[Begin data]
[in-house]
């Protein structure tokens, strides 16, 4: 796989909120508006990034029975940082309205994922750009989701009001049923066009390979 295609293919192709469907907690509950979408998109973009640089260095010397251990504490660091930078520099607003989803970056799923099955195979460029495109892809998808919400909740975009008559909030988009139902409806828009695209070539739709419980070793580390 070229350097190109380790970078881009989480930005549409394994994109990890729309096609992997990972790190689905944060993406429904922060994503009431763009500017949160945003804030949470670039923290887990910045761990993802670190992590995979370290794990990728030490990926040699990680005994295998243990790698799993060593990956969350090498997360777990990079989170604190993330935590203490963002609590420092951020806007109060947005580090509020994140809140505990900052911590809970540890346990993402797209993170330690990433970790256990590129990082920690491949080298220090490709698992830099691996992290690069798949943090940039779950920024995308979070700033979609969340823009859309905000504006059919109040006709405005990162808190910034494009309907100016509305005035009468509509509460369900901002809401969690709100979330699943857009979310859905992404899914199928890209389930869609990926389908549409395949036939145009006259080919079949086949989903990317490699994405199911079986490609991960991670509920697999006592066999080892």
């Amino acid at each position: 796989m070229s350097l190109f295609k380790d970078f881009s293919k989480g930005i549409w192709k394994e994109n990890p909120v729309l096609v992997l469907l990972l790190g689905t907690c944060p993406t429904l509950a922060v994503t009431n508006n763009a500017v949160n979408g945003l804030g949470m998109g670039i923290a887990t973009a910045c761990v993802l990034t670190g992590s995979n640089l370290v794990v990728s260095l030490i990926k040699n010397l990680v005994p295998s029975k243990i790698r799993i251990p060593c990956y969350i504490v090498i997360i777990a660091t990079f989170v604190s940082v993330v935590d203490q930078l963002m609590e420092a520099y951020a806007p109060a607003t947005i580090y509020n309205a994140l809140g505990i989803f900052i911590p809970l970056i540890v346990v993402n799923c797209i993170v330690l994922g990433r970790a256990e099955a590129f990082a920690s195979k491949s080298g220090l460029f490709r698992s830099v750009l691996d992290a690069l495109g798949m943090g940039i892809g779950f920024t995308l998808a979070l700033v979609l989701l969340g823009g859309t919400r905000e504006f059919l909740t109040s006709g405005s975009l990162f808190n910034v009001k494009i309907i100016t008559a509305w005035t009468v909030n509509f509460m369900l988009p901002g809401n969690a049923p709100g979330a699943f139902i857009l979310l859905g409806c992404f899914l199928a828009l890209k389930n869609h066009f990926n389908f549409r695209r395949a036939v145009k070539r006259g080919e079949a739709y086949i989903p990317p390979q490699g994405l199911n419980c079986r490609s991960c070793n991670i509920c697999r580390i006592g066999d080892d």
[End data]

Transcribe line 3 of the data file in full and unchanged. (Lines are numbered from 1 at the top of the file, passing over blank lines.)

């Amino acid at each position: 796989m070229s350097l190109f295609k380790d970078f881009s293919k989480g930005i549409w192709k394994e994109n990890p909120v729309l096609v992997l469907l990972l790190g689905t907690c944060p993406t429904l509950a922060v994503t009431n508006n763009a500017v949160n979408g945003l804030g949470m998109g670039i923290a887990t973009a910045c761990v993802l990034t670190g992590s995979n640089l370290v794990v990728s260095l030490i990926k040699n010397l990680v005994p295998s029975k243990i790698r799993i251990p060593c990956y969350i504490v090498i997360i777990a660091t990079f989170v604190s940082v993330v935590d203490q930078l963002m609590e420092a520099y951020a806007p109060a607003t947005i580090y509020n309205a994140l809140g505990i989803f900052i911590p809970l970056i540890v346990v993402n799923c797209i993170v330690l994922g990433r970790a256990e099955a590129f990082a920690s195979k491949s080298g220090l460029f490709r698992s830099v750009l691996d992290a690069l495109g798949m943090g940039i892809g779950f920024t995308l998808a979070l700033v979609l989701l969340g823009g859309t919400r905000e504006f059919l909740t109040s006709g405005s975009l990162f808190n910034v009001k494009i309907i100016t008559a509305w005035t009468v909030n509509f509460m369900l988009p901002g809401n969690a049923p709100g979330a699943f139902i857009l979310l859905g409806c992404f899914l199928a828009l890209k389930n869609h066009f990926n389908f549409r695209r395949a036939v145009k070539r006259g080919e079949a739709y086949i989903p990317p390979q490699g994405l199911n419980c079986r490609s991960c070793n991670i509920c697999r580390i006592g066999d080892d």